12. Many modernhoopers make their own hoops out of PVC piping, or polypropylene tubing (known as polypro). The polyethylene hoops, and especially the polyvinyl chloride hoops, are much larger and heavier than hoops of the 1950s. The size and the weight of the hoop affect the style of the hooper. Heavier, larger hoops are more often used for beginner dancers and easier tricks, while lighter, thinner tubing is used for quick hand tricks. These hoops may be covered in a fabric or plastic tape to create more of a visual image and distinguish between the hoop and dancer. Gaffer Tape is also used to line the inside of a hula hoop to add grip or when using a bare hula hoop it can be roughened by using sandpaper. Some use glow-in-the dark, patterned, or sparkling tape, and others are produced with clear tubing and are never filled with materials (usually hoops for children are filled with an array of materials). LED technology and programmable ‘Smart Hoops’ are available which provide a range of special effects and some can even be customized through an application on a mobile device.
  13. Hooping now includes many ‘on body’ moves and many ‘off body’ moves. A few examples include breaks, isolations, leg hooping, and double hooping. Hooping has also become a popular fitness activity, with classes taking place in many towns and cities across the world. It is easy for beginners to get started with many great online resources popping up.
  14. After the sales blitz, sales never again reached those heights, yet the plastic child’s toy has evolved over the years into art, exercise, even a form of meditation. It has been adopted by both counterculture—it is a fixture at Burning Man—and digital culture. This summer, a company called Virfit introduced the Vhoop fitted with sensors and a Bluetooth transmitter to monitor a user’s every twist and turn via smartphone app, marrying the quintessential 1950s obsession to the latest fitness-tracking fad. The price got an update, too: Wham-O’s original hula hoop sold for $1.98; the Vhoop is a much more modern $119.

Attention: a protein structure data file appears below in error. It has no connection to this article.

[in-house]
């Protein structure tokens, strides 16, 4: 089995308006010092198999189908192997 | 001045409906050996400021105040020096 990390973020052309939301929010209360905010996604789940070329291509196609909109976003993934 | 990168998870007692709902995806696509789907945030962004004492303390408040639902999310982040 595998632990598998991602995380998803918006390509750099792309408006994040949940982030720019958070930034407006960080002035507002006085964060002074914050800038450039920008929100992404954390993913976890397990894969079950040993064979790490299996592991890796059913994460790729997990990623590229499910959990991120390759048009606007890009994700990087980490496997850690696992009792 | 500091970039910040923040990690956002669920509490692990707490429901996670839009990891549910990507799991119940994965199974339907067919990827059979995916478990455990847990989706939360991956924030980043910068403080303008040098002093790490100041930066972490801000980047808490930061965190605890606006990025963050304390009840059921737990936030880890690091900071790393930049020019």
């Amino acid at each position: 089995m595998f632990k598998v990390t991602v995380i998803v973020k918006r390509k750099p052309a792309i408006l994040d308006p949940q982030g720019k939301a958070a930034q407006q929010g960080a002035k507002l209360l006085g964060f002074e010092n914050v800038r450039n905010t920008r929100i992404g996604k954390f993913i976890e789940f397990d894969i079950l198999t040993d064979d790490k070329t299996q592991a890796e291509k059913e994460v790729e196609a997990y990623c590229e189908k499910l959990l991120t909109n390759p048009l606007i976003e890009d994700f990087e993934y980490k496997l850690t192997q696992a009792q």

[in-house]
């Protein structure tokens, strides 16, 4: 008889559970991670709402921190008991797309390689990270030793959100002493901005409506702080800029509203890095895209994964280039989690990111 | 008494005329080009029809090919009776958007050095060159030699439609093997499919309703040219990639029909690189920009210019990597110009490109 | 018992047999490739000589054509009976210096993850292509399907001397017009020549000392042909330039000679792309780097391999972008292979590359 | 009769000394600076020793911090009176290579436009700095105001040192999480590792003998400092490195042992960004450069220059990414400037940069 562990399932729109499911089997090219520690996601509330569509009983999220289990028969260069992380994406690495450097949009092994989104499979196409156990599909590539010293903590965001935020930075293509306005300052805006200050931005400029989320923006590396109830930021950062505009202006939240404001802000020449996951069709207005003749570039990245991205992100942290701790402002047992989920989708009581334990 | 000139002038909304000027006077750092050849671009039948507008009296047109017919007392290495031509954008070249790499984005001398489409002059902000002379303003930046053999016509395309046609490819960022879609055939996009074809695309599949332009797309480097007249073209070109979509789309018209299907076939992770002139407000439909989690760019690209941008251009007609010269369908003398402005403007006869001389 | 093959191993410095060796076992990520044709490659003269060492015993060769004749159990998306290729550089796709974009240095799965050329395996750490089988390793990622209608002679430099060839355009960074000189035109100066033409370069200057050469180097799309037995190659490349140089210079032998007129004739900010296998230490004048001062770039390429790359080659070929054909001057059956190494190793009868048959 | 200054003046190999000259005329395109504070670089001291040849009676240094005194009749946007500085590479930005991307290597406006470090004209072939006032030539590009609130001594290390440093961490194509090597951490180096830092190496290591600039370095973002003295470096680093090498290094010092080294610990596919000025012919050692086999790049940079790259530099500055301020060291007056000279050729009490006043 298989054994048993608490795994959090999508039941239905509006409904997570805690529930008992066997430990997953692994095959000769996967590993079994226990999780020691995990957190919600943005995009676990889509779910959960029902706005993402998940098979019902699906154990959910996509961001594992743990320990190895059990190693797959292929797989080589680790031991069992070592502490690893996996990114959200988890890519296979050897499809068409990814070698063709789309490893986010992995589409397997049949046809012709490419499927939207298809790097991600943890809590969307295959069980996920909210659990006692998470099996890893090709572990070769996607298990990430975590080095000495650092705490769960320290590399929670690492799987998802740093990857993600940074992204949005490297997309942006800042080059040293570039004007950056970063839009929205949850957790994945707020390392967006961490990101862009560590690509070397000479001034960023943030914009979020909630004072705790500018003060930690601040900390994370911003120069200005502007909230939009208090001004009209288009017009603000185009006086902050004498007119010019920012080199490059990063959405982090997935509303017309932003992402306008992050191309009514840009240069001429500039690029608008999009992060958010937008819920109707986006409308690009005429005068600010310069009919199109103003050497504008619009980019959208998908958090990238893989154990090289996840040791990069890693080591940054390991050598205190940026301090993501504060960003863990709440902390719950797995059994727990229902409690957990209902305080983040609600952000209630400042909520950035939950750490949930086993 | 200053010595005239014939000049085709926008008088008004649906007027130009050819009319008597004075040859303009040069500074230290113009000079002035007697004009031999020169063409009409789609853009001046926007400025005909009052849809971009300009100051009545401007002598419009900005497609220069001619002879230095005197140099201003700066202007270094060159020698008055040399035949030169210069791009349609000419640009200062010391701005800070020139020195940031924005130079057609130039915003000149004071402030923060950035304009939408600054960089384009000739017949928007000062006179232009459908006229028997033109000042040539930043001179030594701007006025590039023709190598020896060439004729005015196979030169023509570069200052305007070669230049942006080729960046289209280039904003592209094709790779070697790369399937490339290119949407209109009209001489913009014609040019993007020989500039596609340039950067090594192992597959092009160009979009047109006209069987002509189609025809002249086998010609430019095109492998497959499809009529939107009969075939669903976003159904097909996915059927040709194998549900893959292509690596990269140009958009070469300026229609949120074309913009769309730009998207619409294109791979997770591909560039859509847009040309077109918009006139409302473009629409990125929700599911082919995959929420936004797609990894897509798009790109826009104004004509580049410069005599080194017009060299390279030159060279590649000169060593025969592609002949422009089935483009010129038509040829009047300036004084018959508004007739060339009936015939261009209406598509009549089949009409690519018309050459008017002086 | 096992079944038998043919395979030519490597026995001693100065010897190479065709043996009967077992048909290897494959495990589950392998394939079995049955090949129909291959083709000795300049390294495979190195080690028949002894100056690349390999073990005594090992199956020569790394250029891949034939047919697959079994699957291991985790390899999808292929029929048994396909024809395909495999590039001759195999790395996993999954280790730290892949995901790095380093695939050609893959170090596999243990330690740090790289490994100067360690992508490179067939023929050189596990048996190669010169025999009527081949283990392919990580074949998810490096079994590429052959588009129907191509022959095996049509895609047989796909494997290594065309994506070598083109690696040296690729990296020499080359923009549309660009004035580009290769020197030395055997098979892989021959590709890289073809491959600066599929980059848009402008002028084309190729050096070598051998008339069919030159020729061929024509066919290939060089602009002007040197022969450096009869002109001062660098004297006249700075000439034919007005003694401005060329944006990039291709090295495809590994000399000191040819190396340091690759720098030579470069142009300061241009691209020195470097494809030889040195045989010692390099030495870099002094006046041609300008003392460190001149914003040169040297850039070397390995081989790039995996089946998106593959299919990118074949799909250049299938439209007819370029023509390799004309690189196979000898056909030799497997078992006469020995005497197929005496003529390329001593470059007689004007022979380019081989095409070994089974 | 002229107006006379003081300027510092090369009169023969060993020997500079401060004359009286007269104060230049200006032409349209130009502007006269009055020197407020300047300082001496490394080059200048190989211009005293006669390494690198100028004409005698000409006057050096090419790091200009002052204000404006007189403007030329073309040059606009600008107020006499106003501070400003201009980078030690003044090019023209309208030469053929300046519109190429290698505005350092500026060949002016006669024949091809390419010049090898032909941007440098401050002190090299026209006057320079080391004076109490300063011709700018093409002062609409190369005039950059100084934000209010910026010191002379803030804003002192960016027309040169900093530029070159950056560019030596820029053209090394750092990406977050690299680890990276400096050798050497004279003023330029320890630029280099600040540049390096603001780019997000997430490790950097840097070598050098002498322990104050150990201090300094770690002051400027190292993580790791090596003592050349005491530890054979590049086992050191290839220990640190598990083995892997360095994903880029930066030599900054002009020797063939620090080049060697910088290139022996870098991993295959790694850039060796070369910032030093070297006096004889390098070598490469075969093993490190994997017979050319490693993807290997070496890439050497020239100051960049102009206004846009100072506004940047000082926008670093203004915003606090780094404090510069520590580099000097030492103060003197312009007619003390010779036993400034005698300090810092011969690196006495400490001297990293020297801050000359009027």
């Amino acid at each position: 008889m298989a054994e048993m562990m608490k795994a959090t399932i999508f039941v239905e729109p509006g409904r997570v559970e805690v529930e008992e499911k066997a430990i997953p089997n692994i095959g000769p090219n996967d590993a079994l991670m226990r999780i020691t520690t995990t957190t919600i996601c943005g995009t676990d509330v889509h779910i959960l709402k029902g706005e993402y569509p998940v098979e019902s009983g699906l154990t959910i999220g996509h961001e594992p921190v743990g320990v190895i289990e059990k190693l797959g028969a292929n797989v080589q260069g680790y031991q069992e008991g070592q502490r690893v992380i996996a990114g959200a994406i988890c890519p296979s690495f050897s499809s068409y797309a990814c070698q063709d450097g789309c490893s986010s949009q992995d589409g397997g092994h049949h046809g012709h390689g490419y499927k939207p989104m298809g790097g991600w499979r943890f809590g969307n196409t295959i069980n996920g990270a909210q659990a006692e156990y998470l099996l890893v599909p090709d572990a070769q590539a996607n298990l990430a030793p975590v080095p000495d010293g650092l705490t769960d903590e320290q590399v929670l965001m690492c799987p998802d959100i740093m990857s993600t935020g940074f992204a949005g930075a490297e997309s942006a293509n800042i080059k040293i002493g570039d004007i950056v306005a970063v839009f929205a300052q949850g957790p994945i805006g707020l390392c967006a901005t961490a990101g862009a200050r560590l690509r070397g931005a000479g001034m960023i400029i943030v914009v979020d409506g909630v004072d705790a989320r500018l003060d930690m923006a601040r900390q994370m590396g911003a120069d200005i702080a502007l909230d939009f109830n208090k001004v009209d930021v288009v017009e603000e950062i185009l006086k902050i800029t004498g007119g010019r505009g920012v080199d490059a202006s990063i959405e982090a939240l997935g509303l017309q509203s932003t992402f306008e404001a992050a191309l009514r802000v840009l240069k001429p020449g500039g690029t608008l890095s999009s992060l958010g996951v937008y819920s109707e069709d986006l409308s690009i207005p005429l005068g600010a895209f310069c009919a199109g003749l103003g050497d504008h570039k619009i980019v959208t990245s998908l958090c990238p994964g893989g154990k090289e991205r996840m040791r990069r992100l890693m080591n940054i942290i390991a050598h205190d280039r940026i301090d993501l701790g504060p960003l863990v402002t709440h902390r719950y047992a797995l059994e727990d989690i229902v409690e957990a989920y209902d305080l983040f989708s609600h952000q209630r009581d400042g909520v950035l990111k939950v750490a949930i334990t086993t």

15. The hoop was inducted into theNational Toy Hall of Fame at The Strong in Rochester, New York, in 1999.


  • 74 hours, 54 minutes– the longest verified record for keeping a hula hoop spinning is held by Aaron Hibbs fromColumbus, Ohio who kept a hoop spinning for 74 hours and 54 minutes between October 22, through 25, 2009.  THIS MAN HAD WAY TOO MUCH TIME ON HIS HANDS!
  • 245– most hula hoops caught and spun in one minute – Sheng Xue, China
  • 39 seconds– fastest time to climb 50 stairs while hula hooping – Ashrita Furman, USA
  • 16 Min. 13 Sec.– longest time to balance a hula hoop on head while swimming – David Rush, USA
  • 203– most hula hoop rotations on the leg in one minute – Ashlee Male, UK
  • 10in.– diameter of largest hula hoop spun – Yuya Yamada, Japan
  • 71 seconds– Roman Schedler spun a 53-pound tractor tire for 71 seconds at the 5th Saxonia Record Festival inBregenz, Austria.
  • 70 hoopers– on Team Hooprama hula hooped theMusic City Half-Marathon to raise awareness and funds for Hooping for Hope.
  • 407 participants– the largest hula hoop workout (407 participants) was achieved atRavenscraig Regional Sports Facility in Scotland by North Lanarkshire Leisure and Powerhoop Fitness.